Thursday, October 26, 2017

bella ciao bella ciao bella ciao ciao ciao

Pretty much every OSR setting is horrible for the people who live in it.

Which obviously isn’t for everyone. I’m told there are people who prefer optimistic settings they can use as a pure escape from the everyday horrors of real life. Some of them look at an RPG setting that features rampant slavery (for example) and see a product that explicitly supports slavery. Whereas I mainly see an opportunity for the PCs to roleplay as freedom fighters.

I’ve been thinking about how to codify the revolutionary story arc. Not as an adventure path or anything scripted like that, but with a set of mechanics that shapes the direction and pace of the campaign based on PC activities and a bit of randomness. Ideally this would work with any setting where the status quo sucks and pretty much any ruleset, just a short, slimmed down set of mechanics designed to completely redirect the flow of whatever campaign you’d want to bolt it onto.

TSR Marvel’s Nightmares of Future Past gets part of the way there with its Search Flow Chart, which keeps track of how well hidden the PCs are from their sentinel oppressors. The secrecy of their hideout (in this case abstracted into more or less powerful jamming devices) is the only factor that comes into play though, and it doesn’t do much to build tension unless the players can actually see it. It kind of works in this high-tech setting, and you could easily replace the sentinel’s scanning devices with divination spells in a high-magic campaign. This doesn’t cover low-magic or modern though. I think it’d be pretty fun to play as members of the French Resistance, or Viet Cong, or any number of Roman-occupied territories, or any of the European colonies from the 15th to 20th centuries. Or fuck it, the US after Trump’s re-election.

For those campaigns, it would make the game more interesting to keep track of more than just the secrecy level of the PC cell (assuming good graphic design that actually allows the referee to do that without thinking any harder obviously).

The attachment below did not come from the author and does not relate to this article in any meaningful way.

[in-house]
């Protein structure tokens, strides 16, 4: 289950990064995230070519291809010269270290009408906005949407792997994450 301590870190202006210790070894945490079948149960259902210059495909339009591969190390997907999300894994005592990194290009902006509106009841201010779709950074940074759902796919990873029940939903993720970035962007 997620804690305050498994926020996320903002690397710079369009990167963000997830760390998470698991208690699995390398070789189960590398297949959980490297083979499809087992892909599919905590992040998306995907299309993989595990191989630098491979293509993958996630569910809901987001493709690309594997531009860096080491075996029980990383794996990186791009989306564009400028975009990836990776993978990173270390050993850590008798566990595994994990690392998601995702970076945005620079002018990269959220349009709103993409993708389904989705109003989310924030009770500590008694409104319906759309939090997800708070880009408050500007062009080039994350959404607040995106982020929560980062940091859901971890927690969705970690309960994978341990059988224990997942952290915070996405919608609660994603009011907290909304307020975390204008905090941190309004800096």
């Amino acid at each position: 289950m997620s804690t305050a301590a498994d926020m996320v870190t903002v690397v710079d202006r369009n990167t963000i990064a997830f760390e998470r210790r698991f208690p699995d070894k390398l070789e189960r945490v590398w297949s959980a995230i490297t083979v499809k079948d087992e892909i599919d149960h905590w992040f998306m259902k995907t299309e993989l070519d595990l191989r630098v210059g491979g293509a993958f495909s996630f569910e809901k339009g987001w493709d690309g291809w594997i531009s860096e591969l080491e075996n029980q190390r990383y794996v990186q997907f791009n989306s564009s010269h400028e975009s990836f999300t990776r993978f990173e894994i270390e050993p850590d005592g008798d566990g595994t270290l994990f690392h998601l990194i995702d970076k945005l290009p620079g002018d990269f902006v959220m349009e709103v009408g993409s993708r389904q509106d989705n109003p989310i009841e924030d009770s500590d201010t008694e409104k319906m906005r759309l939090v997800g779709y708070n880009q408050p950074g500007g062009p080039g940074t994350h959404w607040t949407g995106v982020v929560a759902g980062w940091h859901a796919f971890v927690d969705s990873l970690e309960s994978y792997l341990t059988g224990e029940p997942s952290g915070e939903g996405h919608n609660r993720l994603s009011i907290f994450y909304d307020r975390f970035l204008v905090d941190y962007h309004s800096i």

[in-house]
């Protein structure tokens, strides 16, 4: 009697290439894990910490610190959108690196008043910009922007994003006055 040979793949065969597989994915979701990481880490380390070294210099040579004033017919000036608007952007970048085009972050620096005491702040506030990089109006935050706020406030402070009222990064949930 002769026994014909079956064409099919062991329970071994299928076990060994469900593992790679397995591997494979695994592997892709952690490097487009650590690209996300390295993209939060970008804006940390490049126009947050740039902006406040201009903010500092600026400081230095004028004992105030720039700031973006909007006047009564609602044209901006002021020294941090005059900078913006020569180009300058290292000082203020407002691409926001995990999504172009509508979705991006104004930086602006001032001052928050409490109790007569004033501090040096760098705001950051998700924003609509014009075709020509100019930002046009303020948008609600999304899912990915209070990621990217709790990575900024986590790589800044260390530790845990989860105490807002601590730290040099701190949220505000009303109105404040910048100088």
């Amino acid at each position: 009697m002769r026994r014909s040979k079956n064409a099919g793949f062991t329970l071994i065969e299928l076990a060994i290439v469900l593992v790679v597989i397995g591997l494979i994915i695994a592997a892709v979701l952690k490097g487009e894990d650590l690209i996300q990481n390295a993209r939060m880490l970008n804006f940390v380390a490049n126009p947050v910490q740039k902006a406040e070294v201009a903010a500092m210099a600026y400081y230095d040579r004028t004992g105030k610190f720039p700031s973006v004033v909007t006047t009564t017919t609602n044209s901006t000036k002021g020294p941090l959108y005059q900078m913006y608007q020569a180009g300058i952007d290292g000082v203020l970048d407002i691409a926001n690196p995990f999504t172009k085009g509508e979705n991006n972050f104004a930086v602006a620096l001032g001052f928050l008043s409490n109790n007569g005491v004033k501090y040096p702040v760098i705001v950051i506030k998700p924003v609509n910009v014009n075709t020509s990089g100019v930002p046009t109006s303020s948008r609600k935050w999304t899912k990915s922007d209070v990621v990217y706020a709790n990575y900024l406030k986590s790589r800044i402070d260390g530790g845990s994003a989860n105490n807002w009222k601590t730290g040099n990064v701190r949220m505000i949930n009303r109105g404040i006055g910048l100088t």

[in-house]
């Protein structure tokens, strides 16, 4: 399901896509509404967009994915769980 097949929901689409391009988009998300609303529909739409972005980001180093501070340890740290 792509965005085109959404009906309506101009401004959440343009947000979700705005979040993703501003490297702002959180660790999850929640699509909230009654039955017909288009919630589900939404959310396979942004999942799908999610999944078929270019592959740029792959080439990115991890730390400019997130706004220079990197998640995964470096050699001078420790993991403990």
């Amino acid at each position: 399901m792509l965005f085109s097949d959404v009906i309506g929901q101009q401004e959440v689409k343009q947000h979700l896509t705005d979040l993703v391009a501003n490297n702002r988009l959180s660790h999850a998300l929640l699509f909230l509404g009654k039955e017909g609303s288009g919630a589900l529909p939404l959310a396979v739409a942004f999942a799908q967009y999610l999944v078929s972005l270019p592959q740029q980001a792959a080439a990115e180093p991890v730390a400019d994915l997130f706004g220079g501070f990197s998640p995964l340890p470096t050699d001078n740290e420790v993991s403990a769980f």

Popularity is clearly pretty important too. It would go up when the occupiers cause collateral damage and down if the PCs or one of their parallel cells do. When it’s high, secrecy goes up, cause ain’t no one trynna snitch. 

It seems like a pretty safe assumption that the PCs will be making contacts during gameplay, including business owners, officials, and members of other revolutionary cells. Anyone who can substantially help the PCs or hurt the occupying force, really. As the party builds up trust with these NPCs, they become more helpful when called upon. I’ll be referring to the sum of the strength of these contacts as resources. When this score goes up, secrecy goes down, because trusting anyone is fucking dangerous. (i guess this kinda replaces the secret tracking of henchman loyalty, which i’m fine with because it always struck me as awkward anyway)

Right now I’m thinking the best way of handling that is letting the players themselves explicitly decide which NPCs they want to maintain as contacts, so they always have the option to sacrifice a little secrecy in exchange for whatever in-game advantage that NPC can provide (equipment, intel, access to restricted areas, etc).

So it should be pretty difficult for the PCs to accomplish major goals without first seeking out resources, but doing so is dangerous. Stakes automatically increase as the game progresses.